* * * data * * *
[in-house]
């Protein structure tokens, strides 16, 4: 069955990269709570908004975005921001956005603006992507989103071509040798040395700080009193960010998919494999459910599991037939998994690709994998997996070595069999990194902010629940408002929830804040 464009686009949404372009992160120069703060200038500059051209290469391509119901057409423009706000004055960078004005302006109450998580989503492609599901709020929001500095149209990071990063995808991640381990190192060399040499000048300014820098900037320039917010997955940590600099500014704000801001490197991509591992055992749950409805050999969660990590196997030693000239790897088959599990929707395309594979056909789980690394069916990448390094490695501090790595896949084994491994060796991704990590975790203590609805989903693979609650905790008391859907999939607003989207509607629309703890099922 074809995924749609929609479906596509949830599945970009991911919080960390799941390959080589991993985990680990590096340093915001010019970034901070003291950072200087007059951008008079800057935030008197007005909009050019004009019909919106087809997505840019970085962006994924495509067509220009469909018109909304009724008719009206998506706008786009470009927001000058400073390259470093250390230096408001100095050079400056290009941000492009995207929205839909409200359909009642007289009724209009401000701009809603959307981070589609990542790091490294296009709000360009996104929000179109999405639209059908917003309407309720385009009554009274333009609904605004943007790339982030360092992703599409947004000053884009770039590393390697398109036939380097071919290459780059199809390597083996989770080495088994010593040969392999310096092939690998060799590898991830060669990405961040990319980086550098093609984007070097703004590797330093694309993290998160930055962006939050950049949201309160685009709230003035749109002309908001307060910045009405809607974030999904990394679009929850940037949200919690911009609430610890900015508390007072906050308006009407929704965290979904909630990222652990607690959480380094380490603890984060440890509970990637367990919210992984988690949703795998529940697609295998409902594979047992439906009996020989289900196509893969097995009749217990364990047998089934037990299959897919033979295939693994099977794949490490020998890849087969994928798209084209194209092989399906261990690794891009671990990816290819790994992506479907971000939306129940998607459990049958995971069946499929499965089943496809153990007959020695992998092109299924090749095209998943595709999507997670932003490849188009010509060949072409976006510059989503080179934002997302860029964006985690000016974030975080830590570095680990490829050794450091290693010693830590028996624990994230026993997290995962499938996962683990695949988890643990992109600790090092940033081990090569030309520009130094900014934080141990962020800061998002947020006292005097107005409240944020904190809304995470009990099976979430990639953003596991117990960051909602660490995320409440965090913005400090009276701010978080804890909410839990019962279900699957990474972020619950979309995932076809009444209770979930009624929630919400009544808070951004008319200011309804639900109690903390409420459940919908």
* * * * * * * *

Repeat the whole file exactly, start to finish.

[in-house]
């Protein structure tokens, strides 16, 4: 069955990269709570908004975005921001956005603006992507989103071509040798040395700080009193960010998919494999459910599991037939998994690709994998997996070595069999990194902010629940408002929830804040 464009686009949404372009992160120069703060200038500059051209290469391509119901057409423009706000004055960078004005302006109450998580989503492609599901709020929001500095149209990071990063995808991640381990190192060399040499000048300014820098900037320039917010997955940590600099500014704000801001490197991509591992055992749950409805050999969660990590196997030693000239790897088959599990929707395309594979056909789980690394069916990448390094490695501090790595896949084994491994060796991704990590975790203590609805989903693979609650905790008391859907999939607003989207509607629309703890099922 074809995924749609929609479906596509949830599945970009991911919080960390799941390959080589991993985990680990590096340093915001010019970034901070003291950072200087007059951008008079800057935030008197007005909009050019004009019909919106087809997505840019970085962006994924495509067509220009469909018109909304009724008719009206998506706008786009470009927001000058400073390259470093250390230096408001100095050079400056290009941000492009995207929205839909409200359909009642007289009724209009401000701009809603959307981070589609990542790091490294296009709000360009996104929000179109999405639209059908917003309407309720385009009554009274333009609904605004943007790339982030360092992703599409947004000053884009770039590393390697398109036939380097071919290459780059199809390597083996989770080495088994010593040969392999310096092939690998060799590898991830060669990405961040990319980086550098093609984007070097703004590797330093694309993290998160930055962006939050950049949201309160685009709230003035749109002309908001307060910045009405809607974030999904990394679009929850940037949200919690911009609430610890900015508390007072906050308006009407929704965290979904909630990222652990607690959480380094380490603890984060440890509970990637367990919210992984988690949703795998529940697609295998409902594979047992439906009996020989289900196509893969097995009749217990364990047998089934037990299959897919033979295939693994099977794949490490020998890849087969994928798209084209194209092989399906261990690794891009671990990816290819790994992506479907971000939306129940998607459990049958995971069946499929499965089943496809153990007959020695992998092109299924090749095209998943595709999507997670932003490849188009010509060949072409976006510059989503080179934002997302860029964006985690000016974030975080830590570095680990490829050794450091290693010693830590028996624990994230026993997290995962499938996962683990695949988890643990992109600790090092940033081990090569030309520009130094900014934080141990962020800061998002947020006292005097107005409240944020904190809304995470009990099976979430990639953003596991117990960051909602660490995320409440965090913005400090009276701010978080804890909410839990019962279900699957990474972020619950979309995932076809009444209770979930009624929630919400009544808070951004008319200011309804639900109690903390409420459940919908």